The diphtheria vaccine is one of a number of vaccines that are regularly given to infants and children, but you may not know that the vaccine you received as a kid will not protect you forever. If you've never had a booster shot, you're no longer being protected. This could be an issue if your vacation plans will take you to a region where diphtheria is still common. Here are four things you need to know about the vaccine.
What is diphtheria?
Diphtheria is a serious bacterial infection. The bacteria can spread through the air or through direct contact between people, and within five days of exposure, you'll start to feel sick. The early symptoms include a sore throat and a fever, but you may develop a barking cough and a very swollen neck. Serious complications such as kidney problems or paralysis may occur, and as many as 10% of people who get the disease will die.
The disease can be treated with antibiotics or though supportive care such as a tracheal tube. Cardiac monitoring may also be needed. Depending on where your travels will take you, these treatments may be hard to find or even completely unavailable, so to keep yourself safe, get vaccinated before you go.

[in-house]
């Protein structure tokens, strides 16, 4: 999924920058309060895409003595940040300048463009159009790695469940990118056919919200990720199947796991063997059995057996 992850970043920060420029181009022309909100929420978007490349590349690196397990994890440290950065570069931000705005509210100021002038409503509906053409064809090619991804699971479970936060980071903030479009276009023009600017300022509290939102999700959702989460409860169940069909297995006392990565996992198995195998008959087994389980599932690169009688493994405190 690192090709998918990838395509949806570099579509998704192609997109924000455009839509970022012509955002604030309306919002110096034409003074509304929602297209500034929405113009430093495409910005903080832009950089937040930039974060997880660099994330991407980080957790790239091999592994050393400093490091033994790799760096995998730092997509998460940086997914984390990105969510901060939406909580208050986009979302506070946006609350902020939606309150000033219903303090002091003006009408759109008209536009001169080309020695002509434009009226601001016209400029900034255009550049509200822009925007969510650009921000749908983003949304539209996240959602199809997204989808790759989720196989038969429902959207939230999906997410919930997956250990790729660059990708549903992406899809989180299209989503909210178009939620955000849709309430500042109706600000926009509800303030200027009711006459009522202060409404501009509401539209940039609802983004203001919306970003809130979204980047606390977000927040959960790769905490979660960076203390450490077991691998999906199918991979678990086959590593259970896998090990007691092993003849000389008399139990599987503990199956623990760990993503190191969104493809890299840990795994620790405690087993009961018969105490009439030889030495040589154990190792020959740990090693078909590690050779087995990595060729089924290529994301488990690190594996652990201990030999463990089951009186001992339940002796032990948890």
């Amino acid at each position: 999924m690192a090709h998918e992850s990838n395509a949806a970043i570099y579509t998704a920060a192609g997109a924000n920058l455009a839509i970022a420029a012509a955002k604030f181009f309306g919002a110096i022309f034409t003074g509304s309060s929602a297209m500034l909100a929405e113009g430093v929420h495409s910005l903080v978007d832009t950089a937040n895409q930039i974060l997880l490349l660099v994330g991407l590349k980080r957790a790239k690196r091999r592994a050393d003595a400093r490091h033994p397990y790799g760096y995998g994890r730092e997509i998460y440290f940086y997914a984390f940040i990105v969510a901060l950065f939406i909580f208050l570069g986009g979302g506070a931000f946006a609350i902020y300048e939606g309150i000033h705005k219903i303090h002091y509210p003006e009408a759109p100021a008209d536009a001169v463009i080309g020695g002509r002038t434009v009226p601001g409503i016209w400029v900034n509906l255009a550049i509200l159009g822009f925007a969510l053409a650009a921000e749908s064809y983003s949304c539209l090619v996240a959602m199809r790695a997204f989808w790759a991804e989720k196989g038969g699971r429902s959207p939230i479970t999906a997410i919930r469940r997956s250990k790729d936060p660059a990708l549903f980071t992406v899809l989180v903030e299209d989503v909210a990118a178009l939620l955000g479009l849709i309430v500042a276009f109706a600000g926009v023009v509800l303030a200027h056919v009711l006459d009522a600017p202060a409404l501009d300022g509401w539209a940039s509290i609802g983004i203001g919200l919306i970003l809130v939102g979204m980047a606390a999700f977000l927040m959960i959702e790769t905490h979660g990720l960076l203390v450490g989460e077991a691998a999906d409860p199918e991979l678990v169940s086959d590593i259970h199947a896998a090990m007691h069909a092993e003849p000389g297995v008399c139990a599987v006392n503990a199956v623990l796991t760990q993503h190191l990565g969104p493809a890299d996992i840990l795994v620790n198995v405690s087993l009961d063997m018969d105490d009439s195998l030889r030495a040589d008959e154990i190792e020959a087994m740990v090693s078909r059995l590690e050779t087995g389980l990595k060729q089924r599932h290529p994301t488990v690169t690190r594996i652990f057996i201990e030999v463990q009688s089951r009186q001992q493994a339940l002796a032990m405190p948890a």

Which travelers are risk?
Diphtheria is no longer a major issue in the developed world due to the extensive use of childhood vaccinations, but in many parts of the world, the disease is still endemic. If your travel plans will take you to Asia, Africa, the Middle East, Eastern Europe, the Caribbean, or the South Pacific, you may be at risk of getting diphtheria on your vacation.
How is the vaccine given?
If you received the vaccine as a child, you will only need one booster shot. It takes one month for you to be fully protected, so make sure to plan ahead so that you have enough time to get your shot before you go on your vacation.
How effective is the vaccine?
This vaccine is very effective. Studies have shown that 100% of people who have received a booster dose of the diphtheria vaccine have a sufficient level of protective antibodies in their blood to be protected.
If you plan to travel internationally, you may be exposed to diseases which are no longer common in the United States. Before your trip, talk to your doctor to find out what immunizations you need to keep yourself safe. For more information, contact The Pediatric Center or a similar location.